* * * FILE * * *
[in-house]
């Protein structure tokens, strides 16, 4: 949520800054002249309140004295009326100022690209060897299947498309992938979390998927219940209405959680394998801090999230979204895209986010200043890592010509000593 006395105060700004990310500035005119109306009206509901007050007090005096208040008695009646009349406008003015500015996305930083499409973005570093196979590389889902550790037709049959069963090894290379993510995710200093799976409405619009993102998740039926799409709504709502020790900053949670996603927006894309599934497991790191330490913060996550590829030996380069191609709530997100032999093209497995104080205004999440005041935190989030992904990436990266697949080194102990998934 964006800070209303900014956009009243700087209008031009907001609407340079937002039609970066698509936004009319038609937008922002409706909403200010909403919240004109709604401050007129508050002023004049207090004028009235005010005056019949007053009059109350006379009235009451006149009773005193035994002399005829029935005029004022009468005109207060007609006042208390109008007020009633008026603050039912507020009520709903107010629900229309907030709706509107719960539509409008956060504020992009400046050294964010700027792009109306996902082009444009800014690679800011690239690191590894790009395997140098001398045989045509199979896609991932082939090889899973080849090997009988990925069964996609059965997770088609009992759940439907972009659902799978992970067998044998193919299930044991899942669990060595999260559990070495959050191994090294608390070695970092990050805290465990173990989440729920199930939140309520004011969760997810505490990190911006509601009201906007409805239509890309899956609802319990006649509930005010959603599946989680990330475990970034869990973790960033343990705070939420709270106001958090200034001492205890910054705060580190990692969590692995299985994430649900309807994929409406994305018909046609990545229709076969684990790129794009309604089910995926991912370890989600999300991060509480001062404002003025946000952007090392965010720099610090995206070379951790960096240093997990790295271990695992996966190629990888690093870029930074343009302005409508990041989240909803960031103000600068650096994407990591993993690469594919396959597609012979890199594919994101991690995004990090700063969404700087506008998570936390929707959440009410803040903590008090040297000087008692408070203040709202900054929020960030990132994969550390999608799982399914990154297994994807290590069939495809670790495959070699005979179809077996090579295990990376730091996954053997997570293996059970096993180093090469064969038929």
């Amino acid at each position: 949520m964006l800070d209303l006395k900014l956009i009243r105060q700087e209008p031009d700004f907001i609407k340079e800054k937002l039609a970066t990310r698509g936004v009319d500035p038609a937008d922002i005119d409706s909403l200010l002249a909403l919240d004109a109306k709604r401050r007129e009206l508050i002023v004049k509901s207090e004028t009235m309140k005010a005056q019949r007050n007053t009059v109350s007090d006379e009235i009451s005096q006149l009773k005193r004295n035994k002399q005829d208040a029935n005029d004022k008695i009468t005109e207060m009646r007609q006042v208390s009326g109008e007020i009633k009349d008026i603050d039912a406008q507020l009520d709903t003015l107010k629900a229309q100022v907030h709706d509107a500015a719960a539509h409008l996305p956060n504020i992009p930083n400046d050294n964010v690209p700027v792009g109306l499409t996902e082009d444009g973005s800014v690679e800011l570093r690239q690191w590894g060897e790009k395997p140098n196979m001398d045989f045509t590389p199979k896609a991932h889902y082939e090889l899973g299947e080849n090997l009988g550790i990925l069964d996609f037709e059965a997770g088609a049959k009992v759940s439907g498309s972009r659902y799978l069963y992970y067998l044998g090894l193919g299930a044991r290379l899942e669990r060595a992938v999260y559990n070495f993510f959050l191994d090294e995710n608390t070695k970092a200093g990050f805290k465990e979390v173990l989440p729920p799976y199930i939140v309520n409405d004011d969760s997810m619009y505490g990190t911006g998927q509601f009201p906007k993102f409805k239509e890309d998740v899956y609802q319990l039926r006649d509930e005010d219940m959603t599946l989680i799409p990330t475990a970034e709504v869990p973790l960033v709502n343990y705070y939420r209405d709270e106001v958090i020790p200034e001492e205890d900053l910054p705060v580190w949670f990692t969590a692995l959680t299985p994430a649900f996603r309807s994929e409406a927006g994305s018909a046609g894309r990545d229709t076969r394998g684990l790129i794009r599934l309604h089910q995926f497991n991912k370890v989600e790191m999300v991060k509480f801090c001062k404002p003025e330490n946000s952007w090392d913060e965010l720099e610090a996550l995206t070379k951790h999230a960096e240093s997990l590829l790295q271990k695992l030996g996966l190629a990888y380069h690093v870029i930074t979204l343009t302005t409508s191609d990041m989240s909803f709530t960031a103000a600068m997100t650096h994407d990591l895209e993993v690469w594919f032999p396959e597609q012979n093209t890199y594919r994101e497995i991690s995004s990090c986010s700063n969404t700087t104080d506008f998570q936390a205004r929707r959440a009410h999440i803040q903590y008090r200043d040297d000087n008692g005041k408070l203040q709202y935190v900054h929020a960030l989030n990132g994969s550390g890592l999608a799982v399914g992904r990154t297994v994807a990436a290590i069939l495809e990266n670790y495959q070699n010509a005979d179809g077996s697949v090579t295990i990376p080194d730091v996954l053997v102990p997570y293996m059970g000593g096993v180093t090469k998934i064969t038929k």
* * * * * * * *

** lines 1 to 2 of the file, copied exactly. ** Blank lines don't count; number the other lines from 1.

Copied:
[in-house]
């Protein structure tokens, strides 16, 4: 949520800054002249309140004295009326100022690209060897299947498309992938979390998927219940209405959680394998801090999230979204895209986010200043890592010509000593 006395105060700004990310500035005119109306009206509901007050007090005096208040008695009646009349406008003015500015996305930083499409973005570093196979590389889902550790037709049959069963090894290379993510995710200093799976409405619009993102998740039926799409709504709502020790900053949670996603927006894309599934497991790191330490913060996550590829030996380069191609709530997100032999093209497995104080205004999440005041935190989030992904990436990266697949080194102990998934 964006800070209303900014956009009243700087209008031009907001609407340079937002039609970066698509936004009319038609937008922002409706909403200010909403919240004109709604401050007129508050002023004049207090004028009235005010005056019949007053009059109350006379009235009451006149009773005193035994002399005829029935005029004022009468005109207060007609006042208390109008007020009633008026603050039912507020009520709903107010629900229309907030709706509107719960539509409008956060504020992009400046050294964010700027792009109306996902082009444009800014690679800011690239690191590894790009395997140098001398045989045509199979896609991932082939090889899973080849090997009988990925069964996609059965997770088609009992759940439907972009659902799978992970067998044998193919299930044991899942669990060595999260559990070495959050191994090294608390070695970092990050805290465990173990989440729920199930939140309520004011969760997810505490990190911006509601009201906007409805239509890309899956609802319990006649509930005010959603599946989680990330475990970034869990973790960033343990705070939420709270106001958090200034001492205890910054705060580190990692969590692995299985994430649900309807994929409406994305018909046609990545229709076969684990790129794009309604089910995926991912370890989600999300991060509480001062404002003025946000952007090392965010720099610090995206070379951790960096240093997990790295271990695992996966190629990888690093870029930074343009302005409508990041989240909803960031103000600068650096994407990591993993690469594919396959597609012979890199594919994101991690995004990090700063969404700087506008998570936390929707959440009410803040903590008090040297000087008692408070203040709202900054929020960030990132994969550390999608799982399914990154297994994807290590069939495809670790495959070699005979179809077996090579295990990376730091996954053997997570293996059970096993180093090469064969038929």